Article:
Date of Award


Document Type


Degree Name

Master of Arts (MA)


Teacher Education


This study was conducted to learn why some students avoid enrolling in foreign language classes. Prompted by a trend of decreasing enrollments in foreign language in the face of increasing need for global awareness and understanding, this study sought the opinions of students who did not included foreign language classes in their high school programs. The design of the study facilitated the investigation. It brought together randomly-selected students who were not currently enrolled in foreign language, and allowed them to brainstorm and discuss with other students in the same grade their reasons for omitting foreign language from their programs. They also considered the reasons they believed other students might have for avoiding foreign language. The list of student-generated reasons was later given to another group of randomly­ selected, non-enrolling students. The second group performed a Q-sort process to determine the rank order of importance for each of the reasons. Analysis of the Q sort rankings showed that the students are most concerned about their own enjoyment of their classes and wish to avoid classes that are too difficult or too demanding. Their expectations for success, or lack of success, turned some away. Others were highly influenced by their opinions about the particular teachers they had known as foreign language instructors. It was apparent from the rankings that many of the students lack a global perspective and do not consider foreign language relevant for them. They ranked items about usefulness of foreign language to show they believe it is of little importance. The findings in this study are consistent with other research on the status of foreign language education. It is not a high priority for the American public or for school administrators. The researcher's belief in the pressing need for increased global awareness leads her to recommend an energetic public relations campaign. Student attitudes, as a reflection of public opinion, can be changed by heightening emphasis on foreign language courses in the schools.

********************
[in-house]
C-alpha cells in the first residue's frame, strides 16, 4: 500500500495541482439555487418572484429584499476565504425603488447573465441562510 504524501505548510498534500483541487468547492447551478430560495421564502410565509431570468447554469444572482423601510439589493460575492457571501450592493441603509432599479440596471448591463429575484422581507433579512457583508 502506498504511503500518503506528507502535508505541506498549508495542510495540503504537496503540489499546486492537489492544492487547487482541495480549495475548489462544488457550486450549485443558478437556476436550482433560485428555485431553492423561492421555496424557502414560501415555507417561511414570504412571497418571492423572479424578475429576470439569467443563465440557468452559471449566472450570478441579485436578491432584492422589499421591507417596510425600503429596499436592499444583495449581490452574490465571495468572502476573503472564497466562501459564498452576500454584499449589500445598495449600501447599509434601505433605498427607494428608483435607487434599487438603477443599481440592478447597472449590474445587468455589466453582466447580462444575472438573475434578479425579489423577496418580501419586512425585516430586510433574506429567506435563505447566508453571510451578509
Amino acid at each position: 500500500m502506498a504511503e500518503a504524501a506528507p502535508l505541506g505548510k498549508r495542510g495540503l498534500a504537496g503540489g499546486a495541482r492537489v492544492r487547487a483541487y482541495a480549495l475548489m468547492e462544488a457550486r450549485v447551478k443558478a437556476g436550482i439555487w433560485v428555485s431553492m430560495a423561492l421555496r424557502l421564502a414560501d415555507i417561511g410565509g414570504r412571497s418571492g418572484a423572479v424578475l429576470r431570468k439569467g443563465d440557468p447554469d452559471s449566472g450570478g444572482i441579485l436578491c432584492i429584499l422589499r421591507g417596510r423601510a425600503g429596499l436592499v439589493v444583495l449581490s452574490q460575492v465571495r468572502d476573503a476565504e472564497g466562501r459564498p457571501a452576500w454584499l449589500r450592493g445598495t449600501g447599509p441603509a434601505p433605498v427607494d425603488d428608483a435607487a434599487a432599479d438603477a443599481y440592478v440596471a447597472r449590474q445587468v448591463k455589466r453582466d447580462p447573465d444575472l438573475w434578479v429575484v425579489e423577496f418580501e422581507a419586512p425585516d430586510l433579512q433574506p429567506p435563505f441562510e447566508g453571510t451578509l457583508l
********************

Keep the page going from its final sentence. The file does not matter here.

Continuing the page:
A Thesis Presented to the Department of Teacher Education and the Faculty of the Graduate College University of Nebraska In Partial Fulfillment of the Requirements for the Degree Master of Arts University of Nebraska at Omaha. Copyright 1992 Mary Ann Pederson.